What if you had a magical superpower and it hated your guts? That question is what writer/director Jim Hardison pitched to the folks at Dark Horse Comics, who were sufficiently intrigued to hire Hardison to pen the four issue miniseries "The Helm," illustrated by Bart Sears and set for release in July. CBR News sat down with Hardison to talk about the writer's first foray into comics.
"The Helm" tells the story of Matthew Blurdy, a "down-on-his-luck schlub" who unexpectedly finds himself endowed with magical powers. "Matthew finds the Helm, a powerful ancient artifact which recognizes him as the Valhalladrim-the 'chosen one,' the once-in-a-generation defender of goodness and light," Hardison told CBR News. "Only problem is that he's a down-on-his-luck schlub, and the Helm doesn't think he's actually worthy of the honor. The series follows Mathew through escalating encounters with evil, complicated by his antagonistic relationship with the Helm, his own considerable inadequacies, a romance that kicks in at issue #2 and some haziness on the part of the Helm about its own background."
Hardison classifies Blurdy as a "classic Dungeons and Dragons nerd" (a term Hardison uses with great reverence, having once been one himself), who is much more invested in his fantasy life than he is in his real one. "He's got a lot of high ideals and fantasies of making a difference, but the world seems biased against him ever achieving much," Hardison said. "Consequently he tends to think of himself as a guy who got cheated by being born into the wrong time, imagining that if he'd been born a few hundred years earlier he would have been a king or a warrior or something."
The 29-year-old, out of shape Blurdy still lives in his mother's basement, and ekes out a meager living working a minimum wage job. "He also has a fair level of moral flexibility," Hardison added. "All of which make him generally unsuitable for the standard superhero job description."
The Helm itself is an ancient Norse artifact that has been passed down from generation to generation. "It has no control over who exactly will be designated the next Valhalladrim, but up until Mathew, they've all been cut from the same heroic cloth: big, muscle-bound, Conan-style warrior-types who are impeccably brave, virtuous and noble," Hardison said. "The question in the story is not where the Helm comes from, but how it got where Mathew finds it, and what happened to the last Valhalladrim." The writer said that those questions and more will be answered by the end of issue #4.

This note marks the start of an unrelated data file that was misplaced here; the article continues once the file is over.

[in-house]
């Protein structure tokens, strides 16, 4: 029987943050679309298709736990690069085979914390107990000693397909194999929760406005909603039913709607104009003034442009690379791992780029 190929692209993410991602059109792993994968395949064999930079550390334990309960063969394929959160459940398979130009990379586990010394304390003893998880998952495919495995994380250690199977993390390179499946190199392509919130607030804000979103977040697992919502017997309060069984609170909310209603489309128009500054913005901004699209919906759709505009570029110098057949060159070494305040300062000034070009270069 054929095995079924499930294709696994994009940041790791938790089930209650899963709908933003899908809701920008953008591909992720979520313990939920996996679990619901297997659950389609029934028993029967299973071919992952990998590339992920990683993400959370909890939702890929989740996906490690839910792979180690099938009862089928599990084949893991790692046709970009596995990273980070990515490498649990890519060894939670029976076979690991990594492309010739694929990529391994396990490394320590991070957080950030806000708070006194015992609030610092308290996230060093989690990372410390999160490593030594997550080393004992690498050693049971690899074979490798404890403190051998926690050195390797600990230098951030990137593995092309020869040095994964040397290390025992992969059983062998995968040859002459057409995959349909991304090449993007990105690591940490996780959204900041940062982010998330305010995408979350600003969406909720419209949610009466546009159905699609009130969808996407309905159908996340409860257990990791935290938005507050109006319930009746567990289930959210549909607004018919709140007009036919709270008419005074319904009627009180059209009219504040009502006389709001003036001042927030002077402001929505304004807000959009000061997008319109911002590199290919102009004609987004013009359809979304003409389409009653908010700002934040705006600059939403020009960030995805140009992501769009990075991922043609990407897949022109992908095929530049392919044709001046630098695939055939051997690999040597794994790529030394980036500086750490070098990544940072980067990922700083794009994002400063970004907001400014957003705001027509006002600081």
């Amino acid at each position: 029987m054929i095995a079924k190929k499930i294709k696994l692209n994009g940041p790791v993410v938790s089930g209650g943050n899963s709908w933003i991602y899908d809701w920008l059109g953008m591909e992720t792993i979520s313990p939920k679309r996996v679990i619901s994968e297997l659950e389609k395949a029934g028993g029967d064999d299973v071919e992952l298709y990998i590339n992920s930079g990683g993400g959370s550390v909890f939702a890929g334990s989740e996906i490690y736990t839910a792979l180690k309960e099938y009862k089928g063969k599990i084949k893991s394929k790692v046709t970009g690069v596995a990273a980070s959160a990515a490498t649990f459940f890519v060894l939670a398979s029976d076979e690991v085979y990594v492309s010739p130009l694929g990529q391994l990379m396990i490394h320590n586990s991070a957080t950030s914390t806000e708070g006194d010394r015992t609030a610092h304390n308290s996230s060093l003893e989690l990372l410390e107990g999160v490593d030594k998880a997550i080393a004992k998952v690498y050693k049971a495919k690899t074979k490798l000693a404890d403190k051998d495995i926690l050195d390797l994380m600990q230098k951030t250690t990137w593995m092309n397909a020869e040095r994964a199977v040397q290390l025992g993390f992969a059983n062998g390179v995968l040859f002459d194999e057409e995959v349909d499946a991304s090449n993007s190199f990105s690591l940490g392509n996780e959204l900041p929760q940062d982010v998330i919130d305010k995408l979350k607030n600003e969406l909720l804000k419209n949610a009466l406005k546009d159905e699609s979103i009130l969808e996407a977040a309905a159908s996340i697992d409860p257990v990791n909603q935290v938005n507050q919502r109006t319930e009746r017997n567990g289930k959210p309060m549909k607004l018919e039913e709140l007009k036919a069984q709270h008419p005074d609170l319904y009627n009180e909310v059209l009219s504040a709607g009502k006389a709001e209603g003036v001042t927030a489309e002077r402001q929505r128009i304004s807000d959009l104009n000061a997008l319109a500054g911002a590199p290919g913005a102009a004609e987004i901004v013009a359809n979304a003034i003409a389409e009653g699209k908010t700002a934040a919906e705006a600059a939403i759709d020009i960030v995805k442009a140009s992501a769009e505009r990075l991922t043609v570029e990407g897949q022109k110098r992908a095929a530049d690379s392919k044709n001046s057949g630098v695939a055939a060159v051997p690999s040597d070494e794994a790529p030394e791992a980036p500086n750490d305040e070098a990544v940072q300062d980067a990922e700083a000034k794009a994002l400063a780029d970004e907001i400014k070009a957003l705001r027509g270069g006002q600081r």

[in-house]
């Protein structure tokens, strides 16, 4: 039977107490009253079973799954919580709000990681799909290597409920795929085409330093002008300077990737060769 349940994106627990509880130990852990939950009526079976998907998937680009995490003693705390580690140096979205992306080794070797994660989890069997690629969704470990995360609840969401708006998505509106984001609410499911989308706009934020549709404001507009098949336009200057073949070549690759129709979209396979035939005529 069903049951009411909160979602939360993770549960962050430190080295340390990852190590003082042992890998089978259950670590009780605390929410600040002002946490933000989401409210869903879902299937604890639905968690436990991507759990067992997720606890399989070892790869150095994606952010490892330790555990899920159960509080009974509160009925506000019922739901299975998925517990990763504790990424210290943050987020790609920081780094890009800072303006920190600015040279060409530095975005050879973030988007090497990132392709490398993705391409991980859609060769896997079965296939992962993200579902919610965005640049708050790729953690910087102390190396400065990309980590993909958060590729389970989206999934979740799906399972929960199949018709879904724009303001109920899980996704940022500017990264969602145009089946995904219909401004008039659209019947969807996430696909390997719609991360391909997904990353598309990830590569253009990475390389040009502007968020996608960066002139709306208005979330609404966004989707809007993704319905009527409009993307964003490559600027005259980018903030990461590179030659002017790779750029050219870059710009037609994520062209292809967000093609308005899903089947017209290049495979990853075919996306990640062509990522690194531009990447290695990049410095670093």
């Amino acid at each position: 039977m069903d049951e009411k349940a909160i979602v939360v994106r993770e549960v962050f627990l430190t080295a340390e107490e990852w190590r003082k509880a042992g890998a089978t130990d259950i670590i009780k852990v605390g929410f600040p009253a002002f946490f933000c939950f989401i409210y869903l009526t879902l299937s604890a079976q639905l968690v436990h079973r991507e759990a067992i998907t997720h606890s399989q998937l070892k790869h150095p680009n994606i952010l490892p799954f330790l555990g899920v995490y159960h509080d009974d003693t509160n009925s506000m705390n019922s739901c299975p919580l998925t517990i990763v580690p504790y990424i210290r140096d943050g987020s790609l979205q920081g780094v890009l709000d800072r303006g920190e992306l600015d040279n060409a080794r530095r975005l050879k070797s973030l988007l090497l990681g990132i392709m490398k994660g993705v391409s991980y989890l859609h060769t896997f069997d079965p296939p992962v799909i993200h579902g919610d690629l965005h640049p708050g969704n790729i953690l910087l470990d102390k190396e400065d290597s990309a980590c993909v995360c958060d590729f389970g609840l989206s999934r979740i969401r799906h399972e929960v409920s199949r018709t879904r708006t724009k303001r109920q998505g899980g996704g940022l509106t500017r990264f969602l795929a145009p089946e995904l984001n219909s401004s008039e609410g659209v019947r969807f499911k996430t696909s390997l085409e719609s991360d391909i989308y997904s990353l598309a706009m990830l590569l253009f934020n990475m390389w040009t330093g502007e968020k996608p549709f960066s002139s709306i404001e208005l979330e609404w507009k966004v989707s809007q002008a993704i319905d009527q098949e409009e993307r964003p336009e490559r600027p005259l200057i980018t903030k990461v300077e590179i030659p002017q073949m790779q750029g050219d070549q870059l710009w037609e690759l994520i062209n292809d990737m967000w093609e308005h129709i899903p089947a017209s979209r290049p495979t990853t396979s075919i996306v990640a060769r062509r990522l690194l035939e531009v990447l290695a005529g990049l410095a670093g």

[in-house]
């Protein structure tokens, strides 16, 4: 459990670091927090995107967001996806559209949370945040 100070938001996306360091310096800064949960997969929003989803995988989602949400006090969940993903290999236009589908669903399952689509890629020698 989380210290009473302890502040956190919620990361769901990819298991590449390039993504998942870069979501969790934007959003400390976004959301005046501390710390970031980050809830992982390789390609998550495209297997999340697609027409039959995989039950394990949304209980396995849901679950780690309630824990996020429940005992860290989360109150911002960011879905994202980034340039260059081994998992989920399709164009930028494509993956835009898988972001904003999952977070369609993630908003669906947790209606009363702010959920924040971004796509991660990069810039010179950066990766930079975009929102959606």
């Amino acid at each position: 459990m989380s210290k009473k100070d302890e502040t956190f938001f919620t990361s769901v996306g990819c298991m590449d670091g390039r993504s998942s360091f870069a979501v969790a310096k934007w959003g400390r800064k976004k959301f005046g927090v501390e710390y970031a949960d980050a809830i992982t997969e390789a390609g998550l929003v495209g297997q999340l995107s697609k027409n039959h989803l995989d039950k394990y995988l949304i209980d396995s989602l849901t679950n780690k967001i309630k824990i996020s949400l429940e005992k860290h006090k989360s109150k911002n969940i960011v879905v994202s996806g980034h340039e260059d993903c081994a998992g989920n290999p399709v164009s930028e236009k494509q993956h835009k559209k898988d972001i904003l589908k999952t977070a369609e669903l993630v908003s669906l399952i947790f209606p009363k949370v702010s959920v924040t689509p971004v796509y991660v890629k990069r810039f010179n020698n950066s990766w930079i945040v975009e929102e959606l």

The idea for "The Helm" grew out of Hardison's desire to tell a superhero story in which the hero's greatest conflict came not from without but from within. "For me, that's what makes the difference between a predictable, two-dimensional character and one with some real depth and emotional resonance," Hardison said. "Every character battles external forces, and we pretty much know how that kind of battle is likely to end. The place where you really start to get an engaging character is when the main conflict is happening inside his head and it's a conflict between two equally positive but opposing impulses."
Comfort versus personal freedom, love versus self-interest, these are the kinds of internal conflicts that Hardison believes make for compelling stories. As such, the writer set about identifying the most basic internal conflict a superhero could have. "What is the defining characteristic of every superhero?" Hardison said. "Well, they're super in some way. So, what if the 'super' part was actually in conflict with the character?"
Hardison realizes Matthew Blurdy isn't the first hero to contend with this kind of inner turmoil, citing Bruce Banner and his green-skinned alter ego as similarly conflicted. "Banner's power is more of a curse than a blessing," the writer said. In Banner's case, the good doctor has spent years trying to excise himself from the curse that is the Hulk, and it was this dynamic that Hardison wanted to turn on its head in the pages of "The Helm." He mused, "What if the superpower didn't want or like the hero and couldn't control him?" And thus, the Helm was born, a decidedly conscious ancient artifact that has no say in the selection of its chosen wielders.
Hardison, whose credits include Lions Gate's "Popeye's Voyage: The Quest for Pappy" and the PBS Children's Series "SeeMore's Playhouse," admitted that "The Helm" was his first foray into comic books. "The experience of writing 'The Helm' has been a pleasure," Hardison said. "It's been a blast seeing my words come to life as a comic book. My editor at Dark Horse, Dave Land, started me off with some notes that basically constituted a crash course on how to write for comics and how writing for comics is different than writing for other media. I've gained a lot of respect for the skill and discipline required as well as the unique potential that the [comics] form has. I've still got an awful lot to learn, but the whole process has been very fun and refreshing."
For "The Helm," Hardison had envisioned "'Conan-style' illustration as an ironic commentary about Mathew," and his editor was quick to suggest Bart Sears ("The Scream"). "Dave showed me some of Bart's work and I was really impressed," Hardison said. And as fate would have it, "The Helm" was right up Sears' alley. "Since I'm new to comics, I wasn't really familiar with Bart and had no idea that it was a big deal having him on the book, I just loved his work. After he signed on, I Googled him and started to more fully appreciate how lucky I was."
"The Helm" #1 hits stands on July 16 from Dark Horse.
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